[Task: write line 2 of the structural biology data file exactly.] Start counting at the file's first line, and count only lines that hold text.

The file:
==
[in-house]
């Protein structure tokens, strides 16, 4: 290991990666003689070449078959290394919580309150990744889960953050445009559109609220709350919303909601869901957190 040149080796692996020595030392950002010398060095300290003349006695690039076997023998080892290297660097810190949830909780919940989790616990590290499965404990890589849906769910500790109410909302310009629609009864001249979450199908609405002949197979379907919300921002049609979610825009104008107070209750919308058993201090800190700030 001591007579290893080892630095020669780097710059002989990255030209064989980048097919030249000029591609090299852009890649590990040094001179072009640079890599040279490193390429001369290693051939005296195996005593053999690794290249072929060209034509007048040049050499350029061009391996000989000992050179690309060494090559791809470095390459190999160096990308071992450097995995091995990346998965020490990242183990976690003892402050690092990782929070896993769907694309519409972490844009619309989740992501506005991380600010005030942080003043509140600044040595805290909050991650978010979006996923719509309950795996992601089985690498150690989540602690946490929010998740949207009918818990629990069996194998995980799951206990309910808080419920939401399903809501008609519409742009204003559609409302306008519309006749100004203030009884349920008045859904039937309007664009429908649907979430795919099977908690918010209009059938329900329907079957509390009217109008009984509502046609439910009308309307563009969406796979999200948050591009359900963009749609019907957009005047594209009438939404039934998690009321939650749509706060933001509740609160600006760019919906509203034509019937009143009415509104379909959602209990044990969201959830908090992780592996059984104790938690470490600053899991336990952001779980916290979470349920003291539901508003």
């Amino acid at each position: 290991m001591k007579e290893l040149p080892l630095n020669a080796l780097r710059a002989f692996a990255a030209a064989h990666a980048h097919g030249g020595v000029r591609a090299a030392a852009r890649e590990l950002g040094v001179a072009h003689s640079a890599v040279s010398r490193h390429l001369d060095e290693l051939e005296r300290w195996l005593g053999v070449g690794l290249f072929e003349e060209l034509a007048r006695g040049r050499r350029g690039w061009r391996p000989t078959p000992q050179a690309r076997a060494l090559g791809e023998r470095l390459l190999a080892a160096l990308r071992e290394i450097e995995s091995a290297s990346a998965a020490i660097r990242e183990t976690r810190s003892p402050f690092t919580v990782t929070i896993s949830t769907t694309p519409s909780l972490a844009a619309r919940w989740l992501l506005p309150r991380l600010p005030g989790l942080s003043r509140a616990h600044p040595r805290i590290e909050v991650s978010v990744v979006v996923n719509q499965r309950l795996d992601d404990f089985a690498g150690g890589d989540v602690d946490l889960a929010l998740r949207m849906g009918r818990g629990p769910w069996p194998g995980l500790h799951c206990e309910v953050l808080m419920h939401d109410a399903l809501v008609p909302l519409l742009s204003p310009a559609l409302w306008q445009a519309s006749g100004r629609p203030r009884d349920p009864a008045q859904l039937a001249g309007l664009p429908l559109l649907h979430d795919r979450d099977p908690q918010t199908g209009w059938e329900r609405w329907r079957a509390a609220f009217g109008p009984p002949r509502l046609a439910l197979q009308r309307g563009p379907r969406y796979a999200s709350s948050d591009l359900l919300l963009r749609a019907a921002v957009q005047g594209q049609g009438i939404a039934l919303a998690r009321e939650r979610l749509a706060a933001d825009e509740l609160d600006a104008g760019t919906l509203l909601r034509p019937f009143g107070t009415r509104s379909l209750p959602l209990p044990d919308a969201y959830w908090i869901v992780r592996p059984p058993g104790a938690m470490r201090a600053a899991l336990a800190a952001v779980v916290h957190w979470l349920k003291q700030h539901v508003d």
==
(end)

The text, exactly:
């Protein structure tokens, strides 16, 4: 290991990666003689070449078959290394919580309150990744889960953050445009559109609220709350919303909601869901957190 040149080796692996020595030392950002010398060095300290003349006695690039076997023998080892290297660097810190949830909780919940989790616990590290499965404990890589849906769910500790109410909302310009629609009864001249979450199908609405002949197979379907919300921002049609979610825009104008107070209750919308058993201090800190700030 001591007579290893080892630095020669780097710059002989990255030209064989980048097919030249000029591609090299852009890649590990040094001179072009640079890599040279490193390429001369290693051939005296195996005593053999690794290249072929060209034509007048040049050499350029061009391996000989000992050179690309060494090559791809470095390459190999160096990308071992450097995995091995990346998965020490990242183990976690003892402050690092990782929070896993769907694309519409972490844009619309989740992501506005991380600010005030942080003043509140600044040595805290909050991650978010979006996923719509309950795996992601089985690498150690989540602690946490929010998740949207009918818990629990069996194998995980799951206990309910808080419920939401399903809501008609519409742009204003559609409302306008519309006749100004203030009884349920008045859904039937309007664009429908649907979430795919099977908690918010209009059938329900329907079957509390009217109008009984509502046609439910009308309307563009969406796979999200948050591009359900963009749609019907957009005047594209009438939404039934998690009321939650749509706060933001509740609160600006760019919906509203034509019937009143009415509104379909959602209990044990969201959830908090992780592996059984104790938690470490600053899991336990952001779980916290979470349920003291539901508003």